We have talked about Romanian authors before a bunch of times, but this time we’re bringing something new to the table: a series of articles which aim to bring to readers’ attention Romanian-born authors who write in other languages than Romanian, authors whose work has been appreciated, awarded and translated into other languages as well.
Herta Müller (German)
Writer Herta Müller had been an established and awarded writer for almost 30 years when she won the Nobel Prize in Literature in 2009. Born in Timiș County, in a Banat Swabian family, she finally managed to leave Romania in 1987 and settled in West Berlin. Her books, translated into more than 20 languages, depict the effects of violence, misery and cruelty that she herself experienced under the opresive regime of Ceaușescu. Atemschaukel (The Hunger Angel), her most accomplished work, depicts the deportation of Romania’s German minority to the Soviet gulags to be used as German forced labour, during the Soviet occupation of Romania.
Mira Feticu (Dutch)
Born in Breaza, Mira Feticu made her debut in 1993 with a poetry collection and published her first short story collection Femei cu veverițe (Women with squirrels) in 2001. From 2012 Feticu has been writing in Dutch, and while her first books Lief kind van mij (Sweet Child of Mine) and De ziekte van Kortjakje (Kortjakje’s Disease) focused on Romanian immigrants who can’t settle down in the Netherlands, her subsequent volumes are more varied in themes. Her most recent book, published in 2021, Liefdesverklaring aan de Nederlandse taal (Declaration of Love to the Dutch Language) tells the story of her greatest adventure so far, mastering the Dutch language and was nominated for the Littéraire Witteprijs 2022.
Dana Grigorcea (German)
A 2022 laureate of the Schweizer Literaturpreise, Dana Grigorcea was born in Bucharest, but has been living in Zurich since 2007. She works as a journalist and a writer, and made her debut in literature in 2011 with Baba Rada: Das Leben ist vergänglich wie die Kopfhaare and has since wrote other novels and children books in German. Her most recent novel, Die Nicht Sterben (Those Who Don’t Die) blends reality and fairytale, with a touch of thriller, and focuses on everyday life of Romanian society before and after Ceaușescu. It has received stellar reviews in the German-speaking countries, while the German TV channel MDR called it “the ultimate Dracula story for the 21st century”.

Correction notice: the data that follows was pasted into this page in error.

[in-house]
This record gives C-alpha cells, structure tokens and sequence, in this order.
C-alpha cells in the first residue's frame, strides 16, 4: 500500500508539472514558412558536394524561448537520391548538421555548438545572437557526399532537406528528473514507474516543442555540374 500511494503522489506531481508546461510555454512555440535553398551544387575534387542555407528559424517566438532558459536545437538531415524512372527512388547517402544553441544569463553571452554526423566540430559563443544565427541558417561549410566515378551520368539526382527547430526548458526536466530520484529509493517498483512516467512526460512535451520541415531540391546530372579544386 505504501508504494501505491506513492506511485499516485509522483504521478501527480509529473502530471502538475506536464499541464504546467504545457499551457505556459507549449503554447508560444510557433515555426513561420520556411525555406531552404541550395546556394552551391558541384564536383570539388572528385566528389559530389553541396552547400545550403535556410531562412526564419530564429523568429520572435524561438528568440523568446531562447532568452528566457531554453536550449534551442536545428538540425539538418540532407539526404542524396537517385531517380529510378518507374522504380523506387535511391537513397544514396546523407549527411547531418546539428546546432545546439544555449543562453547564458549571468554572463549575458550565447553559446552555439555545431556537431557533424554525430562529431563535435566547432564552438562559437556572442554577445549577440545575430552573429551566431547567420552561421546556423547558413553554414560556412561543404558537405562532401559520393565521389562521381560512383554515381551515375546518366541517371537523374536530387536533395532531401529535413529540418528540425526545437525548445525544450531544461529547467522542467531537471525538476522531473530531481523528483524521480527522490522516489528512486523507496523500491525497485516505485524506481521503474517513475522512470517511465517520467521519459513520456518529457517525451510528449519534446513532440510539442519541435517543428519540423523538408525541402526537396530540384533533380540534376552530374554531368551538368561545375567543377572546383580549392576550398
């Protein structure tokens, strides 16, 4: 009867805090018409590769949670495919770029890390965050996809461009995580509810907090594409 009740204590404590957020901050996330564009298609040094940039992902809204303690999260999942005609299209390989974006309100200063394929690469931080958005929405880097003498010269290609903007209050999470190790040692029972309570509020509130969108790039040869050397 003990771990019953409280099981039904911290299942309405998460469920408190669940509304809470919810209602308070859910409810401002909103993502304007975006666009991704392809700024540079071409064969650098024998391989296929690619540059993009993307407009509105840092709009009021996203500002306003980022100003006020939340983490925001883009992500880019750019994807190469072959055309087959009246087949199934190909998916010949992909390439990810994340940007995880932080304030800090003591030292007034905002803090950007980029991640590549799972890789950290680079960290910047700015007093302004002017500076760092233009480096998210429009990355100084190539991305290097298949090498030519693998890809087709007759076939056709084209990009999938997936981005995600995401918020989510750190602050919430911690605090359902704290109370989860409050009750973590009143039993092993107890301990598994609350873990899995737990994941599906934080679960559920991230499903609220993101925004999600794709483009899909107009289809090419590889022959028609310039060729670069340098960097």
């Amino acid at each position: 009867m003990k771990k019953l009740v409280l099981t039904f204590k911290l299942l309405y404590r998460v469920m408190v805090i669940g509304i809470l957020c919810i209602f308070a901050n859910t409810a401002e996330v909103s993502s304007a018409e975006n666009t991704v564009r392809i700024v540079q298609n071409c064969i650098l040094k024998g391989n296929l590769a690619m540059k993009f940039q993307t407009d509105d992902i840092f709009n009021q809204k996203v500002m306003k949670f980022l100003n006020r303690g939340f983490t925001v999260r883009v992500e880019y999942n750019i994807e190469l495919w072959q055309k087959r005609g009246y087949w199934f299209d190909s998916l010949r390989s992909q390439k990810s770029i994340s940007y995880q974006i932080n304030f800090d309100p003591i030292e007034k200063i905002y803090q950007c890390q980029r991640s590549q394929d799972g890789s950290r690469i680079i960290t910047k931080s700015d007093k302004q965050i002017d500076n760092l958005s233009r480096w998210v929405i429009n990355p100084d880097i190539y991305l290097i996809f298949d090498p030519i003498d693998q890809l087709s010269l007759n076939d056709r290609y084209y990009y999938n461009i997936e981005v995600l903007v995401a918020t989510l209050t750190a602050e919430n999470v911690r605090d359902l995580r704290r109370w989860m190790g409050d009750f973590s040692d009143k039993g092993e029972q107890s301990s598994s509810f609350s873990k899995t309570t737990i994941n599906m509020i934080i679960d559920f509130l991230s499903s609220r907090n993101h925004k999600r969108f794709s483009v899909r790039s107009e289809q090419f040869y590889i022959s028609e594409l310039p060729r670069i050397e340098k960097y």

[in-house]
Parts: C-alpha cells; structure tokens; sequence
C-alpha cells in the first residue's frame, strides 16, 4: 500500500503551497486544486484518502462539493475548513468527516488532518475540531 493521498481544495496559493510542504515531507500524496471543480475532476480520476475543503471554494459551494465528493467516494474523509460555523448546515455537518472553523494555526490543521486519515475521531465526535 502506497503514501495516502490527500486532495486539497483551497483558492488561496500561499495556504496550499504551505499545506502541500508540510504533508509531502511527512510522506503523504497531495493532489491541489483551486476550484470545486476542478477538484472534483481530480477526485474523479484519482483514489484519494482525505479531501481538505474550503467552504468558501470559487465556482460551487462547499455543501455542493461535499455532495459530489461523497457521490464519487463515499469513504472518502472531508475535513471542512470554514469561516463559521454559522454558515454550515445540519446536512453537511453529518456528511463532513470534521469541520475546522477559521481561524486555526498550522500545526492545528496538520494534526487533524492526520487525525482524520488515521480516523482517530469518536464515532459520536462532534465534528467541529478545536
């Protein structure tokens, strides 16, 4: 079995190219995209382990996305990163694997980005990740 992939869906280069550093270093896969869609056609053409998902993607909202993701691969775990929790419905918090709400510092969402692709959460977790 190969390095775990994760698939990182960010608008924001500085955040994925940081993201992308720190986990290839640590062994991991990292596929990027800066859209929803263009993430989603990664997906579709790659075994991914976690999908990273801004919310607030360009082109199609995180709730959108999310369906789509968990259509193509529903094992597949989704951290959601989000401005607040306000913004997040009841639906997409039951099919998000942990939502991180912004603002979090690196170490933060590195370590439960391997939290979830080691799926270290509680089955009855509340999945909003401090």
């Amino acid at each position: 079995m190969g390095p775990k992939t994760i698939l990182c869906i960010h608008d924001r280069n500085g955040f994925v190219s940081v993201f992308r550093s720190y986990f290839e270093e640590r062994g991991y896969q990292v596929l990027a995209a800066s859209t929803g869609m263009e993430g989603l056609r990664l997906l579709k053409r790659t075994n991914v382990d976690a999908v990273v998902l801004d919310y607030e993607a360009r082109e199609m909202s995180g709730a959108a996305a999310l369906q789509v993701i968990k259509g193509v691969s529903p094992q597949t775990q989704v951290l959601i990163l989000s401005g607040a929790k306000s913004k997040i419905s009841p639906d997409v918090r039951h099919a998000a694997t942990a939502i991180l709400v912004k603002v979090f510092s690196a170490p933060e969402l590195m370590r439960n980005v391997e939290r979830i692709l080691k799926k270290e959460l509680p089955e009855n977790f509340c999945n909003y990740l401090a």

Attila Bartis (Hungarian)
Writer, photographer and dramatist Attila Bartis was born in Târgu Mureș and left Romania at 16, settling in Budapest with his father. His first novel was published in 1995 and he followed it with a short story collection, but it was in 2001, when he published A nyugalom (Tranquility), considered his best work to date, that he became more prominent. The novel has been made into a film and a theater play that Bartis adapted himself. Set in communist-era Budapest, Tranquility is a psychological novel that follows a writer and his dysfunctional relationship with his mother and other women.
Irina Teodorescu (French)
Born in 1979, Irina Teodorescu left to France in 1998, where she’s worked as a graphic designer and started a small communication agency with two friends. She’s written four novels to date, and it is actually her first one, published in 2014, La Malédiction du bandit moustachu (The Curse of the Moustached Bandit) that drew the attention of Le Figaro littéraire, which named her one of the ten new people to watch in the 2014 literary season. The novel, a picaresque saga that centers around a mustachioed bandit, a sort of Romanian Robin Hood, won Teodorescu two literary prizes in 2014.
Featured image: Yannick Pulver / Unsplash